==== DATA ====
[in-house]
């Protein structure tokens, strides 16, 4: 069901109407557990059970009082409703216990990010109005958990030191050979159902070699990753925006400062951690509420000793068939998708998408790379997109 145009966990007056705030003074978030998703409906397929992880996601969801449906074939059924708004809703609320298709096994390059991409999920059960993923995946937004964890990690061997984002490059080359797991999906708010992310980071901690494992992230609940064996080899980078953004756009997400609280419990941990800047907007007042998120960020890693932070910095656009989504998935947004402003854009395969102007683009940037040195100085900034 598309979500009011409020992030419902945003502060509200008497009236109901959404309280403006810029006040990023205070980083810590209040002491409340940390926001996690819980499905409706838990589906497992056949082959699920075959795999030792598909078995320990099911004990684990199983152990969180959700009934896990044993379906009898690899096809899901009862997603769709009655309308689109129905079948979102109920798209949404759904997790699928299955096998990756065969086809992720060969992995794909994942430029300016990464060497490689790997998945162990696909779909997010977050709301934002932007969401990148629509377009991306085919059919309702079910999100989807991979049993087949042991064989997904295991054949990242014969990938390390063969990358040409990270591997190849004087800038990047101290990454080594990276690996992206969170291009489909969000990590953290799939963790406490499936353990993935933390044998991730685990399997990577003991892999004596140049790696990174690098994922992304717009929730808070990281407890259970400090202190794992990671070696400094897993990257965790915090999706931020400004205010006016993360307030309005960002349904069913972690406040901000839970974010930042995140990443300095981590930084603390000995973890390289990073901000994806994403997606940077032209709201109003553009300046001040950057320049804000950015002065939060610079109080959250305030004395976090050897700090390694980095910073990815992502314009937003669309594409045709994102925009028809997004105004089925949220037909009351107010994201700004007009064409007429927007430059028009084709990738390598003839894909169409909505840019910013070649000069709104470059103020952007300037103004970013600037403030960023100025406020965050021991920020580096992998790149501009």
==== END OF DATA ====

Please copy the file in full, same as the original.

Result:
[in-house]
């Protein structure tokens, strides 16, 4: 069901109407557990059970009082409703216990990010109005958990030191050979159902070699990753925006400062951690509420000793068939998708998408790379997109 145009966990007056705030003074978030998703409906397929992880996601969801449906074939059924708004809703609320298709096994390059991409999920059960993923995946937004964890990690061997984002490059080359797991999906708010992310980071901690494992992230609940064996080899980078953004756009997400609280419990941990800047907007007042998120960020890693932070910095656009989504998935947004402003854009395969102007683009940037040195100085900034 598309979500009011409020992030419902945003502060509200008497009236109901959404309280403006810029006040990023205070980083810590209040002491409340940390926001996690819980499905409706838990589906497992056949082959699920075959795999030792598909078995320990099911004990684990199983152990969180959700009934896990044993379906009898690899096809899901009862997603769709009655309308689109129905079948979102109920798209949404759904997790699928299955096998990756065969086809992720060969992995794909994942430029300016990464060497490689790997998945162990696909779909997010977050709301934002932007969401990148629509377009991306085919059919309702079910999100989807991979049993087949042991064989997904295991054949990242014969990938390390063969990358040409990270591997190849004087800038990047101290990454080594990276690996992206969170291009489909969000990590953290799939963790406490499936353990993935933390044998991730685990399997990577003991892999004596140049790696990174690098994922992304717009929730808070990281407890259970400090202190794992990671070696400094897993990257965790915090999706931020400004205010006016993360307030309005960002349904069913972690406040901000839970974010930042995140990443300095981590930084603390000995973890390289990073901000994806994403997606940077032209709201109003553009300046001040950057320049804000950015002065939060610079109080959250305030004395976090050897700090390694980095910073990815992502314009937003669309594409045709994102925009028809997004105004089925949220037909009351107010994201700004007009064409007429927007430059028009084709990738390598003839894909169409909505840019910013070649000069709104470059103020952007300037103004970013600037403030960023100025406020965050021991920020580096992998790149501009």